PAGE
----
The Open Philanthropy Project awarded a grant of $404,800 to the Brooklyn Community Bail Fund (BCBF) to support its National Bail Fund Network, led by Pilar Weiss. This grant falls within Open Philanthropy's work on criminal justice reform.
BCBF is a nonprofit organization that pays bail amounts of $2,000 or less for misdemeanor defendants who cannot otherwise afford to pay bail. This approach allows defendants to return home rather than going to jail while awaiting trial, and is intended to avoid coerced guilty pleas and other harms caused by pre-trial detention. In addition to its local work, BCBF provides strategic and technical assistance to a broad range of organizations considering establishing bail funds in other jurisdictions.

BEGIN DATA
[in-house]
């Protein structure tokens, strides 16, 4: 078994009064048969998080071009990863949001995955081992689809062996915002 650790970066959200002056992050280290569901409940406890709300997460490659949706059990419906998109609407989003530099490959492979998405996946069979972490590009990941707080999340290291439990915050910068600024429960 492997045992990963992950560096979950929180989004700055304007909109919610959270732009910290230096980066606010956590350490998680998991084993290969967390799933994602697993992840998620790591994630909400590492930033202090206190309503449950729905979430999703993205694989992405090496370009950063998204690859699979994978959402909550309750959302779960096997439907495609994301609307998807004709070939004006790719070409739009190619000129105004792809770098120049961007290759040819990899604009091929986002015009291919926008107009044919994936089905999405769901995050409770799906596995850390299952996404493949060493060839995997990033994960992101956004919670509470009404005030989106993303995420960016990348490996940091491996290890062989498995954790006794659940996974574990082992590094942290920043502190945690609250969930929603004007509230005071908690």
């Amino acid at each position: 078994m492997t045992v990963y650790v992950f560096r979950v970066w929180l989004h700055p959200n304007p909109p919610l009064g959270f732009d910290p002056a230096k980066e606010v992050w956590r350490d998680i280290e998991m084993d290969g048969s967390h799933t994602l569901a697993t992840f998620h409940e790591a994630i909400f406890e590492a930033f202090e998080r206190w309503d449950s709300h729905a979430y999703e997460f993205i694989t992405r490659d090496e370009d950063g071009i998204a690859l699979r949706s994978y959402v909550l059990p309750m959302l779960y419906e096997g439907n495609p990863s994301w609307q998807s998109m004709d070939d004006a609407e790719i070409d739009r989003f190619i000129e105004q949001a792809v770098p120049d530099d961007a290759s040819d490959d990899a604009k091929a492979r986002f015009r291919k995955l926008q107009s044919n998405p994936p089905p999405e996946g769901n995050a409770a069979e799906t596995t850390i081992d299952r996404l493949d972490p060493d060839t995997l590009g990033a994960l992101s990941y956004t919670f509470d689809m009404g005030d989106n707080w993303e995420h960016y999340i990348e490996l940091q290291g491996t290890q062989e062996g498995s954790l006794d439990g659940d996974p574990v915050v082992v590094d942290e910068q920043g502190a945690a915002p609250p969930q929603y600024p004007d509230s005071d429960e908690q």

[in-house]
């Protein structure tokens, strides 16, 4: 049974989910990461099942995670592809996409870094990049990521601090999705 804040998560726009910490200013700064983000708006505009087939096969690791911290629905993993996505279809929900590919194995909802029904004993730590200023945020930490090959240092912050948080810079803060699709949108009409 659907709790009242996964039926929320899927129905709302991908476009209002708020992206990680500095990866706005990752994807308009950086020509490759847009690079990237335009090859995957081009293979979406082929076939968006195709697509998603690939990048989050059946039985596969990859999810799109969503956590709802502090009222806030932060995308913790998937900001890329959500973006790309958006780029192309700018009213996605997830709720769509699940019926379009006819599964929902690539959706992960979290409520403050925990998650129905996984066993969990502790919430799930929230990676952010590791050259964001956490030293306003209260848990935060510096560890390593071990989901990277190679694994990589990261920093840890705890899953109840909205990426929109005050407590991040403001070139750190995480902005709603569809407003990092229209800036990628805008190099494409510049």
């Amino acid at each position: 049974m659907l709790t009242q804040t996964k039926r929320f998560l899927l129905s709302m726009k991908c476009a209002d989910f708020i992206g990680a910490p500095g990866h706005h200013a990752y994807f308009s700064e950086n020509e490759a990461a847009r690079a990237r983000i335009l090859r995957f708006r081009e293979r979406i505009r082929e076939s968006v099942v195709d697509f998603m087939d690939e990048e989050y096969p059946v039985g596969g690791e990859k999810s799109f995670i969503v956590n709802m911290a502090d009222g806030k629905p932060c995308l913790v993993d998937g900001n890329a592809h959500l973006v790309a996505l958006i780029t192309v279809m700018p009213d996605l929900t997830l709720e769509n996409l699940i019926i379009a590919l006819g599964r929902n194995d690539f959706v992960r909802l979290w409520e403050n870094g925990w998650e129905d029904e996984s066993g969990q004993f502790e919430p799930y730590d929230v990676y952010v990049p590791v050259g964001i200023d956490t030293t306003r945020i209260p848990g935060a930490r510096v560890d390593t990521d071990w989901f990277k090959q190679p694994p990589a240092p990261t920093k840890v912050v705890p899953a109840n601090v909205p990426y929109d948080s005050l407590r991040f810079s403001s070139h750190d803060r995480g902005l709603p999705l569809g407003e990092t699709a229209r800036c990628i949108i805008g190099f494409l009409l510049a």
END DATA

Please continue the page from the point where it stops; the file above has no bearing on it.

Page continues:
The National Bail Fund Network is comprised of bail funds around the country—including immigration and movement-oriented funds as well as more traditional community-based funds engaging with local criminal justice systems—which pay bail for defendants who cannot otherwise afford to pay bail.
Open Philanthropy's Program Officer for Criminal Justice Reform, Chloe Cockburn, believes that organizing and advocacy in partnership with bail funds can help increase media attention and shift public support in favor of needed policy reforms, as well as put pressure on local systems to change practices.